On Wednesday, April 13, Student Affairs and Women’s and Gender Studies hosted an event called, “SexPectations: Healthy Relationships and Sexuality for College Students.” Psychology graduate student Jennifer Steward, M.A., led the discussion, which focused on why we need to be comfortable talking about sex — regardless of whether or not we actually want to have sex. The presentation was compiled by Steward and Dr. Michael McClendon, Psy. D., of the Alexander Health Center.
The primary point of the discussion was that the inability to have healthy communication about relationships and sex can lead to violence.
Steward suggested not talking about sex can lead to miscommunications which can lead to either intentional or relatively unintentional sexual violence.
Audience members were asked where they got most of their information regarding what is and is not a healthy romantic relationship. They generally indicated that this information comes from family (particularly parents), the media and peers.
The audience was shown a series of three advertisements to show how the media affects our perceptions of healthy relationships. Two of the three were by Axe and the third was a burger restaurant.
The first ad depicted a man washing his body with soap alongside a parallel picture of a woman covering her body in whipped cream. The copy read, “The cleaner you are, the dirtier you get.”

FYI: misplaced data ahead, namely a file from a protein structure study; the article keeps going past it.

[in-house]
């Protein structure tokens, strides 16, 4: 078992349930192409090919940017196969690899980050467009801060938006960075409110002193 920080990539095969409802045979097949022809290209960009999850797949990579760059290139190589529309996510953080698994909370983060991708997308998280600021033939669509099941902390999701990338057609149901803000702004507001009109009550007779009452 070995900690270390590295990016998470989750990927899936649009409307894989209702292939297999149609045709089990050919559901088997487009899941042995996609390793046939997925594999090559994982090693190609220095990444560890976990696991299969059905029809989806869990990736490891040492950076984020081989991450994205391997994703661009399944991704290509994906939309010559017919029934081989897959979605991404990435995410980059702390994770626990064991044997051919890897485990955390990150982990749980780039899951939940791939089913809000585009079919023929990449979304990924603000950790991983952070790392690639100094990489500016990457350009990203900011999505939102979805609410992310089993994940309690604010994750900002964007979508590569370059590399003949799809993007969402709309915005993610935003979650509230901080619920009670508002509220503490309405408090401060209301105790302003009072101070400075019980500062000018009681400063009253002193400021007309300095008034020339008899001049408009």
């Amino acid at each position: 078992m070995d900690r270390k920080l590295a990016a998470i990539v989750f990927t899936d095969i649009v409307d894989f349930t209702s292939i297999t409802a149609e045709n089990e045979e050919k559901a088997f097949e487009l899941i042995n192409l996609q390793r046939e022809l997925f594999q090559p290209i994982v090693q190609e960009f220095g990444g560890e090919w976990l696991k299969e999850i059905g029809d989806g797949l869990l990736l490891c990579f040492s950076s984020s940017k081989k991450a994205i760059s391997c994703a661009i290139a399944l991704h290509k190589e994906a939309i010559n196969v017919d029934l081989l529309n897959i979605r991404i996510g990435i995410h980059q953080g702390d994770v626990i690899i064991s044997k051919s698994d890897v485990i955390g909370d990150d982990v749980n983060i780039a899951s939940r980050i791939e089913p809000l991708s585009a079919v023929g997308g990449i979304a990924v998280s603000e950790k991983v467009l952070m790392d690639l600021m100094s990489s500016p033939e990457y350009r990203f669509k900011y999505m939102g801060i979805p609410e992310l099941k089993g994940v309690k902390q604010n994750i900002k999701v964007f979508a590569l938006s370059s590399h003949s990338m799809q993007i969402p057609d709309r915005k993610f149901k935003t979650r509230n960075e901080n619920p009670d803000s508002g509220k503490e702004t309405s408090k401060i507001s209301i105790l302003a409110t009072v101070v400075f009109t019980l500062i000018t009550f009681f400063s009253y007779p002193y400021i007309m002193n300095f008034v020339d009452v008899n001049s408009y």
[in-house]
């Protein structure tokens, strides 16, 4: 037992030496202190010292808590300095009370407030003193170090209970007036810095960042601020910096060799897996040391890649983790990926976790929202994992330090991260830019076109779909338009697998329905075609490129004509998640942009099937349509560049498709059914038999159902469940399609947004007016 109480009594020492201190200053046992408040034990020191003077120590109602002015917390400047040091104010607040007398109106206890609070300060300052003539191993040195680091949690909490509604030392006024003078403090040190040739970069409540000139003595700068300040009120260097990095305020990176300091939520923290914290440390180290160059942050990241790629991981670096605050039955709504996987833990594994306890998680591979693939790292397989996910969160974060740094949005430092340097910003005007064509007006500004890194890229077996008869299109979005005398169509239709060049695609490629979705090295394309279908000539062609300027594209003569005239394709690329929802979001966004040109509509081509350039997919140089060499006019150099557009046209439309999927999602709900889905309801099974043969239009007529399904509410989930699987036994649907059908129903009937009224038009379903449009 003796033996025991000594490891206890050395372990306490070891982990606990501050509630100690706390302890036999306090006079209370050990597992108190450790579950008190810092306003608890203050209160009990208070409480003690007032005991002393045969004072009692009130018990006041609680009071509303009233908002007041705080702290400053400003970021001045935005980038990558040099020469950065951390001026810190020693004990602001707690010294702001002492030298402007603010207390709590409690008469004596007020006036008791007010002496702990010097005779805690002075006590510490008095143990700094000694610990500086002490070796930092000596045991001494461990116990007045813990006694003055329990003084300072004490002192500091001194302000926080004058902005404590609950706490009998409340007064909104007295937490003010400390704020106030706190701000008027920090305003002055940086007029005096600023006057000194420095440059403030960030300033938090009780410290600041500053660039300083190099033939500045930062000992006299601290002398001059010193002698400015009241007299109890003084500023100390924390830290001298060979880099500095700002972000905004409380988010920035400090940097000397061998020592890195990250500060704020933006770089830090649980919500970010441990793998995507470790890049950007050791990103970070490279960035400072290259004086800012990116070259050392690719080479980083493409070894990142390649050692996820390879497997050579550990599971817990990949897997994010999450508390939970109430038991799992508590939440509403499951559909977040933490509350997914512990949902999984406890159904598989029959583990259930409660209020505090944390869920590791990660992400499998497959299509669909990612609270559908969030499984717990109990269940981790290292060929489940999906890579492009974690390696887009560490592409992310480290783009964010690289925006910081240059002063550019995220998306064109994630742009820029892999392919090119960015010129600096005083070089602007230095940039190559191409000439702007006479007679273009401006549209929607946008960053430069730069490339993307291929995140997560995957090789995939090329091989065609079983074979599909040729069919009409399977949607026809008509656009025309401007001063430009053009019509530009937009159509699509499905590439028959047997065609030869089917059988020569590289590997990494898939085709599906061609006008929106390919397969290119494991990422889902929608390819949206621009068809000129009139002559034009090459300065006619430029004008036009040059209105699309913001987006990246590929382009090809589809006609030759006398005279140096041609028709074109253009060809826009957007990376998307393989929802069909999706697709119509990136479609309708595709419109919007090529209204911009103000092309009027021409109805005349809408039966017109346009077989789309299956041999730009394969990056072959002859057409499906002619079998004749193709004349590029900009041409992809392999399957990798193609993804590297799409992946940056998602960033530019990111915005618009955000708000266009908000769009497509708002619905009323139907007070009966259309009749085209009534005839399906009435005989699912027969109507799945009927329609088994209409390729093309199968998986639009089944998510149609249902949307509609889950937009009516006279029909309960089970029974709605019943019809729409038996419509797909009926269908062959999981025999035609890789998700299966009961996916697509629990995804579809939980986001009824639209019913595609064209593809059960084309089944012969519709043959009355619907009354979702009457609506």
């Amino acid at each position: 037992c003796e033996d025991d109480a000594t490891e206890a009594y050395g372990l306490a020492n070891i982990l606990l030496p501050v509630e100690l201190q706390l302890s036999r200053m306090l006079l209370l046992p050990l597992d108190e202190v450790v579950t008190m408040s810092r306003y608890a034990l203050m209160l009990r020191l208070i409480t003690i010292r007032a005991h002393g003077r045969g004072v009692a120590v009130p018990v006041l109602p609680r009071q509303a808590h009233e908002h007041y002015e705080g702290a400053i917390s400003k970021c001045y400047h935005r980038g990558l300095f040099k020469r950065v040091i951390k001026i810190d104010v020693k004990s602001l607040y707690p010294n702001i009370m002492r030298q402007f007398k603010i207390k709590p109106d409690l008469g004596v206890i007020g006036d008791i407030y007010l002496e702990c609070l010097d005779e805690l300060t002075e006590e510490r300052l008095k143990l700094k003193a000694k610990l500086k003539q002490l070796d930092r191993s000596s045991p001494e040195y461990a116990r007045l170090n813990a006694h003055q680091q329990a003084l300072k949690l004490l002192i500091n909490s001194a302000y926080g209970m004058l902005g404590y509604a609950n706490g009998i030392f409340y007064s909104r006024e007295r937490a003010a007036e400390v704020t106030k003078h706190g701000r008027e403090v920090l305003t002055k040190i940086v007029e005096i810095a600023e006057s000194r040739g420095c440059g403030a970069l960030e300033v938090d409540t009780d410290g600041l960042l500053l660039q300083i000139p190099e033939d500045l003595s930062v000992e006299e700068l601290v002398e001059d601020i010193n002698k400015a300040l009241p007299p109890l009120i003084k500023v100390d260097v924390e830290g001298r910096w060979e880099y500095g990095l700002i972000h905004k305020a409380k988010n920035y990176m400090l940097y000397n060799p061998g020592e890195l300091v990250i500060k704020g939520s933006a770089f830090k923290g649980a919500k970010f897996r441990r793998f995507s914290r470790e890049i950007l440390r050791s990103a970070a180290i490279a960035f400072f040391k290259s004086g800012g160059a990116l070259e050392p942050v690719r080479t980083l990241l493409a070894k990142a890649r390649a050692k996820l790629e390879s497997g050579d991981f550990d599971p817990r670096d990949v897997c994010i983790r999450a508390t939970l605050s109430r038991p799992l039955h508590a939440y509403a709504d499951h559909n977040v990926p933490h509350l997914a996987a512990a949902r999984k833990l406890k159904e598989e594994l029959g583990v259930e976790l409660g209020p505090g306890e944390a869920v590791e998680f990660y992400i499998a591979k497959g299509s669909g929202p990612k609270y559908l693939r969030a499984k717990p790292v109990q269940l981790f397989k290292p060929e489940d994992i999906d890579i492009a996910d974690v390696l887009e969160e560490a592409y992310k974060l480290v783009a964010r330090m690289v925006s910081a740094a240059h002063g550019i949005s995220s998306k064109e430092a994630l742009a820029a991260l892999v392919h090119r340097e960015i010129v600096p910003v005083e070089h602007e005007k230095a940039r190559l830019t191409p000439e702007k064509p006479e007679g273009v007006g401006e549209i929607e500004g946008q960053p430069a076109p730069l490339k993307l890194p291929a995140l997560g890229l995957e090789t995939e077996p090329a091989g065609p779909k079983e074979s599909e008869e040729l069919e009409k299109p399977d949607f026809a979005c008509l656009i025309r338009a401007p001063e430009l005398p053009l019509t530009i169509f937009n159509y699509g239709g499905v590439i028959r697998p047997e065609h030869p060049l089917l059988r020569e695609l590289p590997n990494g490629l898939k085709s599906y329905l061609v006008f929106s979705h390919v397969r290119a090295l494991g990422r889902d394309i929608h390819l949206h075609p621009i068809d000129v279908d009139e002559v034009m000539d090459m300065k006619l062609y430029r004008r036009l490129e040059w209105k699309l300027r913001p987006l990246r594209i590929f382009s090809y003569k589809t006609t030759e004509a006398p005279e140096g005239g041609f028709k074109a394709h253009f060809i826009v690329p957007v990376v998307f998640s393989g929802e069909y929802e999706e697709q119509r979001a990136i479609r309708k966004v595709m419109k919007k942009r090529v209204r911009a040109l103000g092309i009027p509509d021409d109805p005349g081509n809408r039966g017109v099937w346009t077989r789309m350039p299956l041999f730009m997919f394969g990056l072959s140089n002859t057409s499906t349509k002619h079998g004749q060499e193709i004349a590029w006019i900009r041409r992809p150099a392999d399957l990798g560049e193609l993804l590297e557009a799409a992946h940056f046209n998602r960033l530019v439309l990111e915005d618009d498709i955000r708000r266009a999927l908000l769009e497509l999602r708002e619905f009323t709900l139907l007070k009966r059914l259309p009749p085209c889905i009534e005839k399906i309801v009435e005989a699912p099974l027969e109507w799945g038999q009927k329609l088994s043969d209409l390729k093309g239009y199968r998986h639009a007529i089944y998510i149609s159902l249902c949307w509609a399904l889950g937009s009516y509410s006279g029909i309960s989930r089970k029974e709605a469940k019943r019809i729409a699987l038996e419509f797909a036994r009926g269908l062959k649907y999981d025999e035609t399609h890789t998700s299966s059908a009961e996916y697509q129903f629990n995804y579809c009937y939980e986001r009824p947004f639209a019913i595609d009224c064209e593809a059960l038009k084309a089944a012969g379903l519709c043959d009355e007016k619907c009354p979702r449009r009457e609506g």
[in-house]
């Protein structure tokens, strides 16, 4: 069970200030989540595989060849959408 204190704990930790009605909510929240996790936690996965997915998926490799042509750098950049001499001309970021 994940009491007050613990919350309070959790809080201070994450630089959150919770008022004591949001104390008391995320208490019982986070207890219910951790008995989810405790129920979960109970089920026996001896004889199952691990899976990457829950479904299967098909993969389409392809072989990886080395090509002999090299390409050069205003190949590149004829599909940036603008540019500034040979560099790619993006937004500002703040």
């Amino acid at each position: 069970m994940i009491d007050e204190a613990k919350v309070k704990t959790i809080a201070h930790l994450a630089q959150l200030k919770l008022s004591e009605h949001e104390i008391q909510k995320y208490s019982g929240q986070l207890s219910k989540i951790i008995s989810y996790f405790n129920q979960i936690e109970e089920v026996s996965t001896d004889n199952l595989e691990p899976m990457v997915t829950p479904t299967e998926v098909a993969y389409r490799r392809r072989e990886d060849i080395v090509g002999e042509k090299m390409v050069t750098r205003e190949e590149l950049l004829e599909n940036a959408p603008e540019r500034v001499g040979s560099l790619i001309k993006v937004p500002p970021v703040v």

The general consensus in the room was that the ad implied sex is something that can be earned, that partners are objects and that all men want to have sex with women.
The copy of the second Axe ad read, “Stop being a friend and start being a man.” Some members of the audience suggested that this ad demonized femininity and reinforced the “friend zone” trope.
Steward spoke about the messages we receive about sex — concepts like “spontaneous,” “thrill of the chase,” and “playing hard to get,” each of which are thought to be the fundamental concepts of rape culture. Steward argued that sex and physical relationships should not be spontaneous — partners should talk to each other and come to an agreement about what each one wants.
Concepts like “playing hard to get” subtly suggest that “no” does not really mean “no” —that sometimes, “no” means “yes.” She stated, “That’s why we don’t talk about it. Because we keep getting these messages that we don’t have to.”
The final slide of the presentation summed up the entire discussion, “wanting to + wanting to = sex.” Mutual consent, which can only come through discussion and question-asking, is the only condition under which it is acceptable for people to have sex.
Steward emphasized the importance of discussion for learning. Determining what works and does not work in a person’s relationships enables that person to have better, healthier relationships in the future. Steward said, “If you have a bad relationship…then we want you to learn from that. These things can and will change over time.”